• Taiwan and Vietnam from Axis Powers Hetalia, at least in looks. Also, the originally male China in the Gender Flipped art (whether fanart or the doodles done by Himaruya himself).
  • I-Pin from Katekyo Hitman Reborn! is a good example of this, particularly once she's hit with the Ten Year Bazooka.
  • Vivian Wong from Yu-Gi-Oh!. Aside from having her hair up in odango, she goes around waving fans and a duel disk, wears a yellow qipao and apparently knows enough kung-fu to fix Grandpa's back.. or break it, as the case may be. At some point she and Mai Kujaku duel the Paradox brothers on the Great Wall of China.
  • Darker Than Black has an interesting subversion in Alice, Misaki's childhood friend, who invites her to her birthday party slash mob gathering, which she herself attends in a western-style ballgown, while stuffing a rather embarrassed Misaki into a qipao, complete with odango. Lampshaded by Alice's crimeboss father, who grumbles about her displaying her xenophilic tendencies so blatantly at such an important event.
  • Ming Chao from Et Cetera. She's a really bright brunette and has the biggest eyes of the whole cast, but hey, she carries a wok on her back!
  • Chan Lee from Bakugan, and it really shows through her clothing, esspecially in the New Vestroia arc.
  • Ling Yunque (Suzu) from Amuri in Star Ocean. Except for the martial arts part, but she's got some crazy super powers with Chinese motifs instead, so it all evens out.
  • Huang Lingyin from Infinite Stratos, who wears a qipao in fanart and in the second season's third episode, alongside having a family who own a Chinese restaurant, and also has a Chinese-esque theme song.
  • Shunrei in Saint Seiya.
  • Niang-Niang from Light Novel Sayonara Zetsubou Sensei (though she's a spy).
  • Kou Shuurei and all the other female characters in Saiunkoku Monogatari, which is a fictional version of China after all. However, they all wear Han period costumes and not the traditional qipao of the Manchu period.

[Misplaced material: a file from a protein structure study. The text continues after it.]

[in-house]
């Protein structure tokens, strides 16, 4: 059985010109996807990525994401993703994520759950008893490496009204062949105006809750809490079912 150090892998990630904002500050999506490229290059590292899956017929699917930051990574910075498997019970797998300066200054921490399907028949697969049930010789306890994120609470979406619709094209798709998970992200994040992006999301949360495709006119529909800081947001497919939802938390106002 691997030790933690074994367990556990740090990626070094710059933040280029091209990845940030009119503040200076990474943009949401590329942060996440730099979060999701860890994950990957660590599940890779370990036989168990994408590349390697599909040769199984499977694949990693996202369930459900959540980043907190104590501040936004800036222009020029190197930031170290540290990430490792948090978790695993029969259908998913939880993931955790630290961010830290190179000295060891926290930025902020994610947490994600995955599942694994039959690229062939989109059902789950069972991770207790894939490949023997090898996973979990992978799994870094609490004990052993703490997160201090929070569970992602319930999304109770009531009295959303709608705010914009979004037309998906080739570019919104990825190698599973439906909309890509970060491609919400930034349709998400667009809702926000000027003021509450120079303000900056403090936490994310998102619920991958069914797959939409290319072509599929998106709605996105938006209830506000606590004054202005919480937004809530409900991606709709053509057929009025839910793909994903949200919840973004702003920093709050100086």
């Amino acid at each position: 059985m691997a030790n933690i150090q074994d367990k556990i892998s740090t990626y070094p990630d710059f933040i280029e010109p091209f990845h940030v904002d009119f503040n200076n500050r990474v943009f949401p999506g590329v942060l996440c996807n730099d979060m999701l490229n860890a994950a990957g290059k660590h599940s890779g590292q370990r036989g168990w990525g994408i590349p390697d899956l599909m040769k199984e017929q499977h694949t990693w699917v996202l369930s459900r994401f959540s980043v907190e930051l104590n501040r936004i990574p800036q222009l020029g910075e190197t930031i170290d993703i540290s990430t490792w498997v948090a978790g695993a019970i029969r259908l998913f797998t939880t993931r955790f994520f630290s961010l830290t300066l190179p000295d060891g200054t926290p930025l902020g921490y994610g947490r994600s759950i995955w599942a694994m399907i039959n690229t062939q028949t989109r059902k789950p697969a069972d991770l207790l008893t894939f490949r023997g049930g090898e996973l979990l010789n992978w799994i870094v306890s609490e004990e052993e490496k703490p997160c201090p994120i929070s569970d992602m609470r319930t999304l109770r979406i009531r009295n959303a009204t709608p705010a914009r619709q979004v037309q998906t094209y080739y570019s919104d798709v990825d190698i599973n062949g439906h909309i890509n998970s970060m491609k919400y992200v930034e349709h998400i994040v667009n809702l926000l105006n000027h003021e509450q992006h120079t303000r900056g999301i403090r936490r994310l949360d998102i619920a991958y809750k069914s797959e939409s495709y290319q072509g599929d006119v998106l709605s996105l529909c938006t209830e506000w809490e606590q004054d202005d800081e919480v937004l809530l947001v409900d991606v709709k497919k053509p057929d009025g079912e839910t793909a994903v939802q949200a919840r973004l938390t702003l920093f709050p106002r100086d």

• Tiger & Bunny has Dragon Kid, real name Pao-Lin Huang, the youngest of the heroes. She's a cute tomboy.
  • Cho Li and To Li from Miyuki-chan in Wonderland. They are expies of Tweedle-Dee and Tweedle-Dum, and they try to start a threesome with Miyuki by attacking her.

    Fan Fic 

    Literature 

    Live Action TV 

    Pinball 

    Theatre 

    Video Games 
  • Street Fighter II's Chun Li is the earliest and best known example by far. Her look has even become iconic: from her odango hairdo, her spiked bracelets, and her legendary thunder thighs.
  • An earlier example from Capcom (which, according to some of its employees actually inspired Chun Li's design) is the Pooh/Kuniang sisters (Ton, Bei, and Sai) from Strider and its sequels. The color-coded triplets are styled in traditional chinese clothes, are experts in Chinese Kempo with incredible powerful plasma-creating kicks. and even speak Mandarin in-game! They also use chinese hairstyles, most notably Tong Pooh's braided ponytails and Sai Pooh's really-complex pigtails in Strider 2. While the chinese influence in attire got toned quite down in the 2014 reboot, they were given chinese weapons to compensate.
  • Fatal Fury/The King of Fighters: Li Xiangfei was born and raised in Southtown, which makes her Chinese/American. Both her hairstyle and her attire makes this apparent and her fighting style is said to be a form of Chinese boxing combined with martial arts.
  • Pai Chan (pictured above) and Eileen from Virtua Fighter.
  • Li Kohran from Sakura Taisen serves both as the Anime Chinese Girl and the Wrench Wench/Gadgeteer Genius for the series.
  • Ada Wong, from the Resident Evil games alwasy appears as a mysterious spy/agent for a third party opposing Leon Kennedy, and almost invariably wearing a sexy red qipao dress.
  • Rio Mei Long in Super Robot Wars Original Generation. Also, Ring Mao.
    • The former is actually a sort of subversion because according to the data books, she's Korean.
      • It's at least heavily implied in the OGverse, whenever she cooks (for some reason they make a big deal of everyone sharing a big meal before the final battle) she makes unspecified Korean food and she is a Black Belt in Tae Kwon Do and ... has a Korean name.
  • Mei Ling from Metal Gear Solid is the perky and heavily-accented teenage girl in charge of saving your game. When she returned in Metal Gear Solid 4, however, she loses her accent and is pretty much indistinguishable from anybody else, except physically.
  • Hong Meiling from Touhou, whose name was initially difficult for fans to remember because it can be read as "Kurenai Misuzu" thanks to ZUN not specifying on how it was supposed to be pronounced...when people even bothered to remember her name rather than just calling her China. However, after she was given more characterization, this nickname hasn't been used as often.